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"Detransitioned" woman, 23, says high court of "brazen decision" to take puberty blocker


Children cannot properly grasp the “life changing” effects of taking puberty blockers and cross-sex hormones, as a landmark case in the High Court heard.

Keira Bell, 23, who took puberty blockers when she was 16 before she was "transformed", spoke today of her regrets after making the "brave decision" to undergo treatment.

The Manchester IT worker suffered from gender dysphoria as a teenager. She was also prescribed testosterone, which left her in a deep voice and possibly sterile, and performed a double mastectomy to remove her breasts.

But last year she stopped taking cross sex hormones and found that she had gone under "Wrong Path" accusing the UK's largest gender clinic of failing to conduct a proper psychiatric examination.

She and the mother of a 16-year-old autistic girl who is on the waiting list for such gender identity development (GIDS) services are suing the Tavistock and Portman NHS Trust.

Their legal challenge is aimed at making it illegal for children who wish to undergo sex reassignment to prescribe hormone blocking drugs without a court ruling that such treatment is in their "best interests".

Keira Bell, 23, who took puberty blockers when she was 16 before she was “transformed”, spoke today of her regrets after making the “brave decision” to undergo treatment (pictured today in the High Court).

The Manchester IT staffer suffered from gender dysphoria as a teenager, which prompted her to take testosterone, which left her in a deep voice and possibly sterile, as well as having a double mastectomy

The Manchester IT worker suffered from gender dysphoria as a teenager, which prompted her to take testosterone, which left her in a deep voice and possibly sterile, as well as having a double mastectomy

As the court battle opened in London today, Ms. Bell said in a testimony: “I made a bold decision as a teenager, like many teenagers, to find trust and happiness, except now the rest of my life will be negatively affected. & # 39;

She added, "The transition was a very temporary, shallow solution to a very complex identity problem."

Lawyers representing Ms. Bell and the mother known as Ms. A told judges that children "are unable to properly understand the nature and effects of hormone blockers."

They argue that there is "a very high probability" that children who start taking hormone blockers will later start taking cross-sex hormones, which they say will cause "irreversible changes."

The couple's attorney, Jeremy Hyam QC, said, "The use of hormone blockers to combat gender dysphoria has insufficient basis to support this."

The Tavistock Center is being sued under a lawsuit aimed at illegally prescribing children who wish to undergo sex reassignment surgery without an order from the court deciding such treatment. This is in their "best interests".

The Tavistock Center is being sued under a lawsuit aimed at illegally prescribing children who wish to undergo sex reassignment surgery without an order from the court deciding such treatment. This is in their "best interests".

What is Gender Dysphoria?

Gender dysphoria is a condition in which someone becomes distressed because they do not feel that their biological gender is the same as the sex they identify as.

For example, someone may feel like a woman and want to live as a woman, but was born with a man's anatomy.

Gender dysphoria is a "recognized disease for which treatment is sometimes appropriate" and "not a mental illness" according to the NHS.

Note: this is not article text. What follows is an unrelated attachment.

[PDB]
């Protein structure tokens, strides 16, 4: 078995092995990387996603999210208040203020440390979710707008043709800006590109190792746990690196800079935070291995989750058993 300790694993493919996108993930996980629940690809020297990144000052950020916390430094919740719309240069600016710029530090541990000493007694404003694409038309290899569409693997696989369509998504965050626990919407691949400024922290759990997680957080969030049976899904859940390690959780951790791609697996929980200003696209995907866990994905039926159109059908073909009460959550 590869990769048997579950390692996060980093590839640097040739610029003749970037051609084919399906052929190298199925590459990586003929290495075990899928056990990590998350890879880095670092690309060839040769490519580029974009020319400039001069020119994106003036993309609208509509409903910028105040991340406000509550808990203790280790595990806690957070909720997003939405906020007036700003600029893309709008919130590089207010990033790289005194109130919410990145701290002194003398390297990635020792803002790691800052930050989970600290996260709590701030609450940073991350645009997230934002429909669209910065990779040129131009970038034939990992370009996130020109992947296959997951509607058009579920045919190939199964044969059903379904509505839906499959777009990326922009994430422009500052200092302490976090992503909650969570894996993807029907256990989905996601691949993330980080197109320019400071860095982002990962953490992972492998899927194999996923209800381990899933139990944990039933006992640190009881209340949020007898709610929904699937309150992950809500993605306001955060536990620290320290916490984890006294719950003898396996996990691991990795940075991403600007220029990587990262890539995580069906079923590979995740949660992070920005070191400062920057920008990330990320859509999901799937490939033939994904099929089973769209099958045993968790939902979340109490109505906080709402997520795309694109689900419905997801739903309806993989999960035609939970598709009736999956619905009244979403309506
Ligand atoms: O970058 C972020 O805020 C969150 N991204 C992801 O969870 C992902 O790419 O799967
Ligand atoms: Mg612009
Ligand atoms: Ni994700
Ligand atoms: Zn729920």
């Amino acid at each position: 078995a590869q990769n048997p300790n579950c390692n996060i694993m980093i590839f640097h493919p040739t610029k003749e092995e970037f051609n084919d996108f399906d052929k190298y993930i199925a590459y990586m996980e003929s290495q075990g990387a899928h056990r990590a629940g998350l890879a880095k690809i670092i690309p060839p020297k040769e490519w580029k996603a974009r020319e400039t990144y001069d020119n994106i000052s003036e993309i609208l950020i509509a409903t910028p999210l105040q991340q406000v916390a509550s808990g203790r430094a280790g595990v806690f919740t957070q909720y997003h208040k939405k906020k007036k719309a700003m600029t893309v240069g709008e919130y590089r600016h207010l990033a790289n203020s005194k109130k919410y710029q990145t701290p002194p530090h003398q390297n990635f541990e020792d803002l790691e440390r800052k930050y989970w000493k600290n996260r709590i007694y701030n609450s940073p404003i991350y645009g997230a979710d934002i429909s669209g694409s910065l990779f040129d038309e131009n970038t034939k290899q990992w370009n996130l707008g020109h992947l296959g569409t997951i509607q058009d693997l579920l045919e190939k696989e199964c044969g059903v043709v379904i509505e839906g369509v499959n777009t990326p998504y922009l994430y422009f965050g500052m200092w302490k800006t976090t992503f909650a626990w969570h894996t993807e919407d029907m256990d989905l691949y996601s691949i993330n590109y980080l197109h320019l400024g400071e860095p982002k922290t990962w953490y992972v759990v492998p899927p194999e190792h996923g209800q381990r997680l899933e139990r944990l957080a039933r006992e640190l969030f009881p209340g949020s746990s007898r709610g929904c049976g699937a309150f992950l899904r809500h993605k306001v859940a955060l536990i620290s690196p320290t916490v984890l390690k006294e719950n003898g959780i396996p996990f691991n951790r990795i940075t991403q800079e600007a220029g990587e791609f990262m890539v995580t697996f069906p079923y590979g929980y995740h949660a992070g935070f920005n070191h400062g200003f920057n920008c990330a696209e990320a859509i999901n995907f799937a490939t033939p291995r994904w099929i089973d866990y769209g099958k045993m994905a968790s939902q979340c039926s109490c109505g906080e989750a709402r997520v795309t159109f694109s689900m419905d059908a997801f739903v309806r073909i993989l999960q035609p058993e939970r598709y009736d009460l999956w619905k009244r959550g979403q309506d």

People who live as a gender that is not the same as their biological gender are called transgender.

Some people may opt for hormone therapy – to grow hair or develop breasts, for example – or have reallocation surgery to give them the genitals of a person of the sex they identify as.

Individuals diagnosed with gender dysphoria may legally change their gender.

According to the Stonewall charity, up to 1 percent of the population can be transgender – although exact numbers are unknown.

He said that "the effect of hormone blockers on the intensity, duration and outcome of adolescent development is largely unknown," adding, "There is evidence that hormone blockers can have significant side effects, including loss of fertility and sexual function and decreased bone density. & # 39;

In written submissions, Mr. Hyam said, “That children are unable to give informed consent to medical intervention where the evidence base is poor, the risks and possible side effects are still largely unknown and which are likely to put you on a path to permanent and bringing life-changing physical, mental, emotional and developmental consequences … is common sense and the obvious position. & # 39;

The attorney told the court that transfers to GIDS had increased from 97 in 2009 to 2,590 in 2018, "essentially twenty-fold".

Fenella Morris QC, representative for the Tavistock and Portman NHS Trust, said the claim that children cannot consent to be prescribed hormone blockers is "a radical proposition".

In written submissions, she argued that the applicants tried to impose a "blanket exclusion" on children under the age of 18 in order to be able to consent to medical treatment.

Ms. Morris added that the majority of children referred to GIDS between March 2019 and 2020 were over the age of 12, with only 13 of the children referred were under the age of 13.

She accepted that hormone blockers were "experimental" but argued that their use "has been extensively researched and discussed for three decades," adding, "It is a safe and reversible treatment with a well-established history."

The hearing before Dame Victoria Sharp, Mr Justice Lewis and Mrs Justice Lieven is expected to last two days and the court is expected to withhold its judgment for a later date.

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